When she puts down large glasses of cold beer, and warm, fresh bread, TL asks about ordering something not listed on the menu, to which she cheerfully replies, “Something special for you…of course the chef will be glad to.” We are halfway through our beer when a huge tray of sauerkraut, potatoes and German sausages of every known variety arrives. Later over freshly brewed coffee and apple cake, the chef himself comes out to inquire about the meal. We praise his skills extensively, and then ask about his accent. Turns out he was also born in Germany, immigrated to the United States and (befitting a true pilot’s restaurant) then served as a crew chief on helicopters with the U.S. Army in Iraq. We thank him for his service to the country, pay the modest two-digit bill, then stagger out greeting the bag ladies and potential muggers out front as if they were our old friends. On arrival back at the hotel we decide to skip the free breakfast, and just sleep in.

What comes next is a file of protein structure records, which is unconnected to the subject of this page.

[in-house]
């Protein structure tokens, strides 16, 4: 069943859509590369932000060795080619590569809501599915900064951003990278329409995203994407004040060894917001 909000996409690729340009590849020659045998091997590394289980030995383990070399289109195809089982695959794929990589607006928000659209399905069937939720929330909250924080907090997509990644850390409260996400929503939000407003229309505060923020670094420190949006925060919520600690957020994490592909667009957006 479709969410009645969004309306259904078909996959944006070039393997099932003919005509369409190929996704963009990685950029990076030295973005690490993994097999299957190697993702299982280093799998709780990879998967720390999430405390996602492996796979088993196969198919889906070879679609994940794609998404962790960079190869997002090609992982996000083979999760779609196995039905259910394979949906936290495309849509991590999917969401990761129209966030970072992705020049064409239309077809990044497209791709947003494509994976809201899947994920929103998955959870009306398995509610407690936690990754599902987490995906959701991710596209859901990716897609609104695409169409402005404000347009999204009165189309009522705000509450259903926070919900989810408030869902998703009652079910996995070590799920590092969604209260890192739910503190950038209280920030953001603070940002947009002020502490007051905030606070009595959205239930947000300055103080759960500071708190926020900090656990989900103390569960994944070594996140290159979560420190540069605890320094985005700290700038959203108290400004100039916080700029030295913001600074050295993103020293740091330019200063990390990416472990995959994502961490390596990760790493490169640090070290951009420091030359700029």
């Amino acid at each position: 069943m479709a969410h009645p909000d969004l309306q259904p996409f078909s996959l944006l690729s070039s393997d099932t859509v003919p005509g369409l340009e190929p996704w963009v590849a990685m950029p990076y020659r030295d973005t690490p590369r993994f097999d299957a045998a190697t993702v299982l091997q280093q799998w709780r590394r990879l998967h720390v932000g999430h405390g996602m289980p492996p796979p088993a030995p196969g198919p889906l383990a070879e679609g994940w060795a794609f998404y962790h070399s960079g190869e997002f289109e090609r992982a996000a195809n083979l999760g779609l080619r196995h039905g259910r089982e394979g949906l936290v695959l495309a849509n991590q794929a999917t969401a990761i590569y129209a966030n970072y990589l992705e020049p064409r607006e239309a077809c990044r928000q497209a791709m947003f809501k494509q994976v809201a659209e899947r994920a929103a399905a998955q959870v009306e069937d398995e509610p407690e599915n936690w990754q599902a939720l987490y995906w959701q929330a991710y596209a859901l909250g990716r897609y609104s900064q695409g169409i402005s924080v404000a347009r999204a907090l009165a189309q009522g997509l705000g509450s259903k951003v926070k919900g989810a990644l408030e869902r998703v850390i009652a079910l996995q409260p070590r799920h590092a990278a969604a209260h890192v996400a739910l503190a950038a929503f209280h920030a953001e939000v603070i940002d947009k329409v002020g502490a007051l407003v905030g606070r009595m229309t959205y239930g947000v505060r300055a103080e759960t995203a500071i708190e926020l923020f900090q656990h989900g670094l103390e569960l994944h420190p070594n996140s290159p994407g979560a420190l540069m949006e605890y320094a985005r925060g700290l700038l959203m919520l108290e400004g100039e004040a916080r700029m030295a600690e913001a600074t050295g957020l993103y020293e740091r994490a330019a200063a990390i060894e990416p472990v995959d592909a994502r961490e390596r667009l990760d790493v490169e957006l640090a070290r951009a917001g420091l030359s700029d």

The next morning after a breakfast that lasts from 11 a.m. to 1 p.m., we decide to visit one of Nevada’s renown gun stores, this one with a target range known to be the training ground for gun-toting Nevada women. We first look over a huge inventory of guns of every make, model and purpose, then turn our attention to the soundproofed glass of the target range, where a group of Reno’s finest young ladies are practicing their shooting skills, many with rather large, 9 mm Glocks. Most are deadly placing kill shots on paper targets. We could not help but notice all their targets are males who look a lot like us. After a couple of hours of this intimidating activity we elect to return to the hotel to take a nap and then consider dinner choices.